Andy Bird replaces John Fallon, pictures Credit: Simon Dawson/Bloomberg

It is a tall order. Those who have discussed Pearson with Bird say he is a believer in its future as a lifelong online learning provider to consumers.  He has spoken of investing in Pearson as a brand in its own right and forging direct relationships with individuals, which would last through school, college and into the world of work.

It’s a voguish, Netflixy idea that attracted Fallon too, perhaps understandably given that in the real world he was occupied by rounds of mass sackings and implementing centralised management software.

Pearson may well believe that its shares – in a deep slump – are undervalued and that its current investors simply do not appreciate the growth opportunity. Yet this is another example of a board blaming what it cannot control rather than addressing its own strategy.

Its claims of superior market position in online learning have fallen on deaf ears in a pandemic that has lifted others. So “Pearson as a service” is speculative at best next to the company’s urgent challenges, as its lucrative business selling very expensive university textbooks evaporates under the white heat of digital publishing. Over the past decade, operating profit is down 32pc as students and teachers have sought cheaper options.

That said, based in the US and as an accomplished business-to-business dealmaker for Disney, Bird is well placed to renew the relationships with colleges and exam boards that are the bedrock of Pearson in America. If he is not too busy trying to build “Netflix for education”.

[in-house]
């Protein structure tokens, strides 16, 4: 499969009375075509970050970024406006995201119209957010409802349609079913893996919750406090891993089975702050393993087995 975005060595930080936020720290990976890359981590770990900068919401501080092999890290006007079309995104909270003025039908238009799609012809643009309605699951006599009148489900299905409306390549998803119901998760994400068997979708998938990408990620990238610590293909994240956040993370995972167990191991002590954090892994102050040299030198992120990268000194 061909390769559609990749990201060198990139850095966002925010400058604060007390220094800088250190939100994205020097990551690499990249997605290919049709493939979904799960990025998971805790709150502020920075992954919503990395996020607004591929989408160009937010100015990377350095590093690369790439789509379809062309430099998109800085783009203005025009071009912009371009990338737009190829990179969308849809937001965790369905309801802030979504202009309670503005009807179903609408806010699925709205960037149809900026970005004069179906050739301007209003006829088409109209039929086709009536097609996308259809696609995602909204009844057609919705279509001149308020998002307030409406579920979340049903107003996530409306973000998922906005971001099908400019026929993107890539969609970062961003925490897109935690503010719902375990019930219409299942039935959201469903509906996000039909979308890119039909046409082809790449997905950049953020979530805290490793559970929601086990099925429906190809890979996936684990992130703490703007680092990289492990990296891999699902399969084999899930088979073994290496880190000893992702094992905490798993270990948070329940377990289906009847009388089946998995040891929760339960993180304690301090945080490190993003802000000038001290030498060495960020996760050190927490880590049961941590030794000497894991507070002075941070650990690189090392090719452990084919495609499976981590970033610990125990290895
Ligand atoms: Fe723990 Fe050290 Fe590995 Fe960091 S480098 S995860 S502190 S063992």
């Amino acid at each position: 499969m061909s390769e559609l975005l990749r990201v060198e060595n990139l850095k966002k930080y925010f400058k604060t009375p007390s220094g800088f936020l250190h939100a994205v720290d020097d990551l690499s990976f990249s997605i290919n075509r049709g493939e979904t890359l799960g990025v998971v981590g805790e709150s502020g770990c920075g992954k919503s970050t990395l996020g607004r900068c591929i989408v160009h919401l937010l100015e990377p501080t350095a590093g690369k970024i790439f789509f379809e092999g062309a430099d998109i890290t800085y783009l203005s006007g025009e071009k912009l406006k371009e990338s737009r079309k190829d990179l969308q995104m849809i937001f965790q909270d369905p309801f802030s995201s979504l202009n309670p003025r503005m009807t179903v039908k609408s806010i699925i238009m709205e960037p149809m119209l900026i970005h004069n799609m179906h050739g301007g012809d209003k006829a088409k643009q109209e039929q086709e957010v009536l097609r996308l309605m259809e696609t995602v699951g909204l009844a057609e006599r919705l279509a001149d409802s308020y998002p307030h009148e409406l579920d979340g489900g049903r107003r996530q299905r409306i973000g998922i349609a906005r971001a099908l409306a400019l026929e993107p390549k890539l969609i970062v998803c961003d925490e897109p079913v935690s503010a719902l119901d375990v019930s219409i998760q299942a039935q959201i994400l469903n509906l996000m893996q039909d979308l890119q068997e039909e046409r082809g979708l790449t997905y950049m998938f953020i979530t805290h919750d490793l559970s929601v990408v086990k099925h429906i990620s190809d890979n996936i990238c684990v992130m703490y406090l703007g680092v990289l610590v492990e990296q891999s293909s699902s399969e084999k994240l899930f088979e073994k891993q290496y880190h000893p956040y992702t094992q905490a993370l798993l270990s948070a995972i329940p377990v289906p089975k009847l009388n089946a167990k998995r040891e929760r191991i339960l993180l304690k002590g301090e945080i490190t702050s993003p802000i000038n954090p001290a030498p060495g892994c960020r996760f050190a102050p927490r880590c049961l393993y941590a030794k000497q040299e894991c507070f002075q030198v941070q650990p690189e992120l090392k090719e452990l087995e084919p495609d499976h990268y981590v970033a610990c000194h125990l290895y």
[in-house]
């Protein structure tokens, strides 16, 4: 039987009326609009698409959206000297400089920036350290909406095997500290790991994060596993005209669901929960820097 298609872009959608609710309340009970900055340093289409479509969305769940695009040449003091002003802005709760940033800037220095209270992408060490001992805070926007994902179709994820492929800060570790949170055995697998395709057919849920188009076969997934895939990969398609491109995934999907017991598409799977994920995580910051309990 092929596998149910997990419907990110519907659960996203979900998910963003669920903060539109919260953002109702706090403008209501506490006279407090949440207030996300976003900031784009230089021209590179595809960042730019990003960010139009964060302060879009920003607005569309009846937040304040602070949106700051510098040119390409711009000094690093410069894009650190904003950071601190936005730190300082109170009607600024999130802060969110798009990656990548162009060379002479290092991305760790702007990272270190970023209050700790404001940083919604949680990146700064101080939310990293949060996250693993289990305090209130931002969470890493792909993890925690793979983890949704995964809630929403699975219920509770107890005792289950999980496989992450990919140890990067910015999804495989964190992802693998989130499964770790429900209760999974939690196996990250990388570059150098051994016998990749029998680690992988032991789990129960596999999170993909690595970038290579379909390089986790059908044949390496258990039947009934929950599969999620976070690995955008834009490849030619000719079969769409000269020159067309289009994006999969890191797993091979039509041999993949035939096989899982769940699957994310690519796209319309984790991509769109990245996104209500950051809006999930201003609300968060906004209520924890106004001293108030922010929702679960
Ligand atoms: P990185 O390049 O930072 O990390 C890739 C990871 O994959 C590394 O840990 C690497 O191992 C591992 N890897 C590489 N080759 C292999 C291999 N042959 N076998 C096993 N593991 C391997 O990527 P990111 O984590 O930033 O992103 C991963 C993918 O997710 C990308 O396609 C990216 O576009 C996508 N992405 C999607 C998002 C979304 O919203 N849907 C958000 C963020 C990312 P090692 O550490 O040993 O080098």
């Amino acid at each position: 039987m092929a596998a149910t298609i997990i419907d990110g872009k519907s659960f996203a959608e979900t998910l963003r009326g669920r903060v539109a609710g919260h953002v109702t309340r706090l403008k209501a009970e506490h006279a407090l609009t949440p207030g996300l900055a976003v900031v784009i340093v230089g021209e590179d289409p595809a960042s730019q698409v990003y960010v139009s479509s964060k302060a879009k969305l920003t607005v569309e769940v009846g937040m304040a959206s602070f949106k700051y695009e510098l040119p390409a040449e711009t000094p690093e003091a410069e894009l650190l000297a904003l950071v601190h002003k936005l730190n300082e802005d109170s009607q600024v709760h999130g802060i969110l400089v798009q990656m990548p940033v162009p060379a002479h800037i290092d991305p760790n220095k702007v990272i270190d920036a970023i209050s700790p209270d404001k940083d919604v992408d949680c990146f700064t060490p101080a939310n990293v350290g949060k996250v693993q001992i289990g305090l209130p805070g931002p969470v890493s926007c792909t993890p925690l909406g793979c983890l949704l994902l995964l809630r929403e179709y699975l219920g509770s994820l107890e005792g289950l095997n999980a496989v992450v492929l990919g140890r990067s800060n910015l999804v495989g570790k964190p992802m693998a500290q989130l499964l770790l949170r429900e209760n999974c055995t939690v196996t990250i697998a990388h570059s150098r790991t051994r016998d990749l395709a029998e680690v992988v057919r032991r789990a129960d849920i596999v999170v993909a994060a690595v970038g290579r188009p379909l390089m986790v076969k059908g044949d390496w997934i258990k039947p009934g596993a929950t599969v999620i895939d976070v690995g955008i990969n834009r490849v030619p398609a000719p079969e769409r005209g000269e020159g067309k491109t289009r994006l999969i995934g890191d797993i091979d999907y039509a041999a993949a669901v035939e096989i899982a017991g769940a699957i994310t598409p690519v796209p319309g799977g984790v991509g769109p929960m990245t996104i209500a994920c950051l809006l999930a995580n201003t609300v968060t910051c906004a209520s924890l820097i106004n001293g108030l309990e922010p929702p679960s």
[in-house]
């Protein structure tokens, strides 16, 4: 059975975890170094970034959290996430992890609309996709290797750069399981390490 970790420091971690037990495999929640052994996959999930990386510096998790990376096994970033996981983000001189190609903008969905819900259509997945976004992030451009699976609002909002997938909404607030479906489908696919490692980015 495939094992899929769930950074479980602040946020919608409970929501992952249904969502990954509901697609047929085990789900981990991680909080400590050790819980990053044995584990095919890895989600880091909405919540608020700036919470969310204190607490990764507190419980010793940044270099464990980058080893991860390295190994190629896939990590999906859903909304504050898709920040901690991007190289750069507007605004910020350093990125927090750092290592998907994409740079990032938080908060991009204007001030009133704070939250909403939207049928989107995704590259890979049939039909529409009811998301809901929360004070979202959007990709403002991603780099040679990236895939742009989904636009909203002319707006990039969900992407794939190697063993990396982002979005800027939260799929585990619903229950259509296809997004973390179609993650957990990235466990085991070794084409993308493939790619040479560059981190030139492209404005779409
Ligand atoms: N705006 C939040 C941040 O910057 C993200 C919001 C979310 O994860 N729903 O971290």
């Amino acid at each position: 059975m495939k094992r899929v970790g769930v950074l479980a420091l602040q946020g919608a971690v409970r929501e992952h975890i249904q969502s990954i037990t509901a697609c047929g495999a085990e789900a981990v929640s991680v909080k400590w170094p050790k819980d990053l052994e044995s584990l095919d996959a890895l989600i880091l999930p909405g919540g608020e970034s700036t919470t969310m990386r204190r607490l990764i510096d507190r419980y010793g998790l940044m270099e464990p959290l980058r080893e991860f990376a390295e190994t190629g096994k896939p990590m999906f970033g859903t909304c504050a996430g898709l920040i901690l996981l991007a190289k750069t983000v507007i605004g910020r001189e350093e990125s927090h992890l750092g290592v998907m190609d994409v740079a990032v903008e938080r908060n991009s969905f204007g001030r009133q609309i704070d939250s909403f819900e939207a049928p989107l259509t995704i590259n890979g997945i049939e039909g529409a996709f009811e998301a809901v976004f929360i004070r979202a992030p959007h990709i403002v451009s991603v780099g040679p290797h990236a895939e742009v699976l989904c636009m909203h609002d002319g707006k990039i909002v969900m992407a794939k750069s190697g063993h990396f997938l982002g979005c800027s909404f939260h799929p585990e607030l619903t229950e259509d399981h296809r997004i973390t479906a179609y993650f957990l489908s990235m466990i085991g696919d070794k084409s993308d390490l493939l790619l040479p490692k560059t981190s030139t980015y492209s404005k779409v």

Shareholders are entitled to wonder who will do the rest, however. Fallon’s restructuring of a business cobbled together through acquisitions with high central costs remains unfinished. It is hard to see how Bird will force through a major culture change in London headquarters from New York, let alone from Malibu.

Bird and the Pearson board will need credible answers to such basic challenges, quickly.

One alternative scenario is that Cevian, which already owns nearly a tenth of the company, muscles its way onto the board and starts demanding a break-up. The Swedish fund has fought a long battle at the Swiss engineer ABB on comparable logic and now looks positioned to get its way with a new chief executive reviewing its portfolio of businesses. There is support in the City, too, for the argument that Pearson’s disparate businesses will never make a coherent whole.

Taurel, the chairman, is unlikely to oversee whatever comes next. After his handling of Bird’s appointment, there are signs that he may be a target for Cevian and others at Pearson’s AGM next spring if he does not hasten his departure. Taurel has recently signalled he aims to stay until the end of next year, which might be too long for some.

With Bird in the US, Pearson’s next chairman should be based in London and ready to do some heavy lifting.